This weeks challenge is (quite obviously) to go out and shoot some detail photos. But I also want you to start looking around your world even when you don’t have a camera with you and really seeing the detail. Look on your desk, for example, if you were to take a photo here that would tell the story of your day, what would it look like — what item or items would convey the most meaning to another human being if they came with no words attached? Wherever you go, take a few minutes (even if you don’t have your camera) and see the details of the world around you. Ask yourself which details evoke emotion, conjure up memories, or relate to a specific sense (like touch, or smell) — chances are if the detail draws you in, it will also draw in your viewer. Most importantly, when you go out to shoot detail, do not let time be a factor. Don’t take a watch, or phone or other time-telling device. Go with only yourself and when you find a subject, don’t interact — just shoot. Push yourself with this assignment, stay focused and shooting past when it’s comfortable or past when you think you’ve seen every angle you can see. Sometimes, familiarity and boredom will give way to an entirely new way of seeing something (or someone).

Click happy! Kim

Sunday Editorial: The Essence

The new slogan for my photography business is: “Capturing the spirit of the individual and immortalizing the bond between loved ones.”

This slogan is born out of repeated customer comments when they review their proofs. “Wow that is so George,” or “That’s my Molly” or another comment that strikes the familiar refrain of capturing the uniqueness of that individual in an image — of still seeing the multi-dimensional being of the subject shine through even though it is now flat and two dimensional. The images my customers choose to buy and subsequently make part of their world almost always share this quality. And there is no better feeling as a photographer than delivering an image to a client that they proudly display in a place where they can look at it every day.

I can tell you here and now my ability to recognize this “essence” and make an image of it is something I attribute to God given talent — a talent I am immensely thankful for, by the way. I try to cultivate it every time I pick up my camera and I hope that is what makes the difference.

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Whenever I get into a conversation with an amateur photographer they want to know about the technical aspects of photography.  What f stop do I use, what lighting arrangements, how do I capture the horse in a specific state in their gait. Don’t get me wrong, understanding all these things is critical to making a good image. But, an image can be technically correct and still not be a good image. This is why my advice to any photographer who asks me about how to become a better photographer is to just get out and shoot — and then shoot some more and then shoot some more. The way you develop craft is through practice and repetition and experimentation. Learn the technical rules, but practice your craft.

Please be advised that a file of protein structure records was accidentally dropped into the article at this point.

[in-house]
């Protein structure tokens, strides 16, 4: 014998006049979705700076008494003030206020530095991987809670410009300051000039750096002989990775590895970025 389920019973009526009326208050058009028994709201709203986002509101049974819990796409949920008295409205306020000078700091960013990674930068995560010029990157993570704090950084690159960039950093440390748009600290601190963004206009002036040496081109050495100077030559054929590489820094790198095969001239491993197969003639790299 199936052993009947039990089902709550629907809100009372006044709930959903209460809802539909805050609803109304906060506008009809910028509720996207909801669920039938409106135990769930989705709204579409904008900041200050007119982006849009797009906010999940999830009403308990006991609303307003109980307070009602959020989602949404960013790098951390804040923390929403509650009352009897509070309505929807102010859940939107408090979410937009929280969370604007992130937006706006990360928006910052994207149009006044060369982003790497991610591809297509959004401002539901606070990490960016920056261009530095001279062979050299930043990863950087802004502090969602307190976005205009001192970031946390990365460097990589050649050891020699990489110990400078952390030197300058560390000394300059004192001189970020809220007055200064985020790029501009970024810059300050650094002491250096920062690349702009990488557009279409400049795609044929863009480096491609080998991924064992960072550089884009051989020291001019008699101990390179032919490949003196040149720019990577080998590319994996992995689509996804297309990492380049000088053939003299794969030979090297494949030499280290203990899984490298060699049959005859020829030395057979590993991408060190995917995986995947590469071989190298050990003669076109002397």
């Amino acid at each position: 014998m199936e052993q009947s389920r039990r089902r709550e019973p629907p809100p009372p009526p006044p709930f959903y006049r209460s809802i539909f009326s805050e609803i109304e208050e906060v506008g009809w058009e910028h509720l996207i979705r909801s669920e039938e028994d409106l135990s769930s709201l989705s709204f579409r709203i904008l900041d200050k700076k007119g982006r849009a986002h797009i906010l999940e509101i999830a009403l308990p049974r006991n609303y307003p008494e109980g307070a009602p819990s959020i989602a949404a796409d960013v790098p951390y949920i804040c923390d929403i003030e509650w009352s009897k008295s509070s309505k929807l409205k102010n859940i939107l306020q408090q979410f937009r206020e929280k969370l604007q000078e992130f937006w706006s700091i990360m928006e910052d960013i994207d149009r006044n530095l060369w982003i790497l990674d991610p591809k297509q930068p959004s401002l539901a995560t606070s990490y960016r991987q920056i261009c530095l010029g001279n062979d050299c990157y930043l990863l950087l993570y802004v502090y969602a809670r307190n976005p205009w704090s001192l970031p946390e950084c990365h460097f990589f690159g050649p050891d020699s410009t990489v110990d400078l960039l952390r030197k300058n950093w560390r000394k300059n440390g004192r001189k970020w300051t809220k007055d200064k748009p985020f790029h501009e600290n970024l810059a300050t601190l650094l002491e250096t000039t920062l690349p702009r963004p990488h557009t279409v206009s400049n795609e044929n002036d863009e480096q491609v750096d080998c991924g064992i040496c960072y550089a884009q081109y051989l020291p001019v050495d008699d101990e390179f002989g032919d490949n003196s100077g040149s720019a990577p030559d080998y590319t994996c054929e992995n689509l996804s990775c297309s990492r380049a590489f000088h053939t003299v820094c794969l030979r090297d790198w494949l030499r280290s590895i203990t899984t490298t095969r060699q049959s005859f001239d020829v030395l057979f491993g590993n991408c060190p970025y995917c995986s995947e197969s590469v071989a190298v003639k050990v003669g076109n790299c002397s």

Remember no matter what talent you may possesses, success doesn’t come free — you still have to work at it. And don’t be afraid to fail. I have boxes upon boxes of negatives that never made it past the proof sheet phase. It’s okay that now you know that doesn’t work — or you’ve found something that works better. That’s what it’s all about.

Over time you will fine tune your way of “seeing” your subject. You’ll learn to recognize the subtle cues that make that animal or person unique and you will start to see that turn up in your photos.

Sunday Editorial: Shooting at Hope

I have recently begun shooting for a couple of animal rescues/shelters in Kansas City. The goal here is to produce an image that will hopefully inspire someone to make one of these homeless creatures a part of their family — or induce a rescue organization to provide a really hopeless case with a semi-permanent or permanent foster situation. My camera is a shot at hope for these animals.

This past week, I met several dogs from the KCMO Animal Shelter. This shelter, now under new management, is pushing hard to find homes for an unimaginable number of animals. Just a brief walk through their kennel in search of my volunteer helper gave me a glimpse at how daunting the problem of unwanted dogs truly has become in Kansas City.

The shelter kennel is typical of many kennels I’ve been in — loud and a bit smelly because no matter how much you clean you can’t keep up. For those of you who know me, you know I come from a family consumed with dogs. My sister as well as several cousins and friends breed, show and promote purebred dogs — and I’m blood related to a small throng of dog groomers. I am no stranger to kennels or to dogs. And I’m no stranger to dogs in quantity. But something about the number of dogs here set me on my heels a bit. It takes a truly amazing army of volunteers to get all that work done — and an act of God to get as many adopted out as they do.

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The dogs I met at KCMO were not like the dogs I have met through the smaller animal rescue organizations. A couple of these dogs were really in need of serious help because they were at the first desperate stage of the process. A Pit Bull bitch named Kimba is a perfect example of a dog in need. Small and thin, she brought to mind anything but the powerful image of a Pit. In her eyes, there was story so deep it haunts me. I have no idea of her exact circumstances, but I can tell you, when you look into those eyes, you know she has seen things and experienced things unspeakable. Yet, this little dog looked up into the eyes of the volunteer holding her leash with pure adoration and trust.

Also in this shoot was an American Bulldog named Tristan. I have noticed he is not on the Petfinder site, so I’m hoping he got adopted this weekend. His stature was one of a fairy tale prince in a dog’s body — loyal, noble but humble. He looked at the volunteer as though she were his long lost princess. It was so sweet.

Cooper was a little dog with a big personality. He is the smallish, smooth haired brown dog. It’s funny how his personality came right though in the photos — bright, perky, loving. He reminded me of the stereotypical kid in an orphanage asking everybody who walks by: “Will you be my mommy?”

Princess, O’Malley and Rhett rounded out the dogs I worked with on Thursday. Each I’m sure has a unique story on how and why they have come to the shelter. Hopefully each will find a home to call their own.

To find adoptable dogs in Kansas City, go to: or visit the KCMO shelter on Petfinder

If you’re a professional photographer (or a really good amateur), please consider volunteering with an animal rescue. Good photos make a world of difference in finding help for these animals.